Marty Zwilling, who’s been cited in this blog many times, had a good post for startups on making your business transformative, but we think many of the ideas are equally relevant to existing businesses, so we’re republishing it, with our comments. Many of Marty’s ideas were based on a book by Jeffrey Harris, ‘Tranformative Entrepreneurs’. Here are the tenets:
1. It’s all about the people. Good ideas need to be implemented, with a plan, and your people do the implementation. And, all the people need to buy in to the plan. Even for existing businesses, the same tenets apply.
2. Seek innovation that begets invention. Only about 10% of patents granted in the United States have any commercial value. And, the commercial value of the invention has to be validated by your commercial market.
3. Find enough venturesome capital. Nearly all businesses seeking to scale will need venture capital at some point. However, venture capitalists aren’t always very venturesome; they tend to invest in probjects are are like ones they’ve already invested in.
4. Create a formidable and durable business model (and adapt it over time). Your business model is your value proposition. ‘Free’ sounds like a great business model, but it doesn’t imply value, and you might have difficulty monetizing ‘free’. Look at Twitter. Your customers will validate and make your business model formidable; it’s up to you and your team to keep it durable. Durability is one of the questions surrounding Apple, although there’s no denying their present formidability.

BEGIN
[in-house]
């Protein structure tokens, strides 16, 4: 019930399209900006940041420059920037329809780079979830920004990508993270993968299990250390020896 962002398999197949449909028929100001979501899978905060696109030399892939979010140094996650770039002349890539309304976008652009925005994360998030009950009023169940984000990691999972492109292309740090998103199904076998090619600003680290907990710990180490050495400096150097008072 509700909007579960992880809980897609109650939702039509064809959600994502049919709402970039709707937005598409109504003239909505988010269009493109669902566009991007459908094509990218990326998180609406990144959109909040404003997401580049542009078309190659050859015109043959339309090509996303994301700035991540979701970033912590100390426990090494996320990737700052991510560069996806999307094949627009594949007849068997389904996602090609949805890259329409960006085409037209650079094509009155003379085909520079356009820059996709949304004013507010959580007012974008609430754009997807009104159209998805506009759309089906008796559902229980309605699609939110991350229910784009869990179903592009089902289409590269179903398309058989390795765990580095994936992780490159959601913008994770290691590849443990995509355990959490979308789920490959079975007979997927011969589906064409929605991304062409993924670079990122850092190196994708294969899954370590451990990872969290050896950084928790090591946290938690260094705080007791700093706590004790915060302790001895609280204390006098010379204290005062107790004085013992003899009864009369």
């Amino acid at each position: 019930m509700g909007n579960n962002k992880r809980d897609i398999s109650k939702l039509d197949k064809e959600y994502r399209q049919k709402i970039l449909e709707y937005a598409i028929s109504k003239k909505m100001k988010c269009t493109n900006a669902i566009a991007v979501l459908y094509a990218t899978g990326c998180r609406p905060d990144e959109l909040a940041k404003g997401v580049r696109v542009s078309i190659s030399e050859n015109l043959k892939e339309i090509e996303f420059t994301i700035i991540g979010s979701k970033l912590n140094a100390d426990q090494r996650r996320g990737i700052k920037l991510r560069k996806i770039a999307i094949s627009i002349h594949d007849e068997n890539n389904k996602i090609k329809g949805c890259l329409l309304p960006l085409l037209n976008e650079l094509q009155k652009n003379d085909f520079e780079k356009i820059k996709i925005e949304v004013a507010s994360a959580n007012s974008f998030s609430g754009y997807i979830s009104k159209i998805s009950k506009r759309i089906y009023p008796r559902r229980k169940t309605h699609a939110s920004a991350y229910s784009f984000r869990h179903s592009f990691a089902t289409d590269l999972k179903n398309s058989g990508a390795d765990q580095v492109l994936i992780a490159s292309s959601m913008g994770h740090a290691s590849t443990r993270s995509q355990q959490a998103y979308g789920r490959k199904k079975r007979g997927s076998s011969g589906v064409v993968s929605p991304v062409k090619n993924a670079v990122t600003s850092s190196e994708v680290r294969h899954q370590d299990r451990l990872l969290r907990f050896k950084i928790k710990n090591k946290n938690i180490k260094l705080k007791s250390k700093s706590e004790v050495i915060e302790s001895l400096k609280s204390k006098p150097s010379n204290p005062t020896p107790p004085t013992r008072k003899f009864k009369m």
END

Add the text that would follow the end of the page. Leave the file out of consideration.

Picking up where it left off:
5. Grab the ‘next mover’ advantage. First movers often have an advantage, but don’t know what to do when the ‘second movers’ challenge them. Apple wasn’t a first mover in any of it’s markets, but is a fearsome second mover. Same with Google.
6. Failure is an option. Building a business is hard, risky work. The process of innovation is not always pretty or successful. (Our courses can take much of the risk out, but certainly not elminate it). Listen to the market, talk to your customers, and pivot if failure seems imminent. Failure isn’t the end of the world
7. Government matters. Whether you like it or not, government policies and regulations will be part of your business life. On the plus side, there might be government grants or contracts that might be your early lifeblood.
8. Innovate or die. In a world connected via the internet and social media, news travels at the speed of light, and accelerates the pace at which everyone knows about you. What they know, they can copy, and you’ve got to stay ahead of the curve.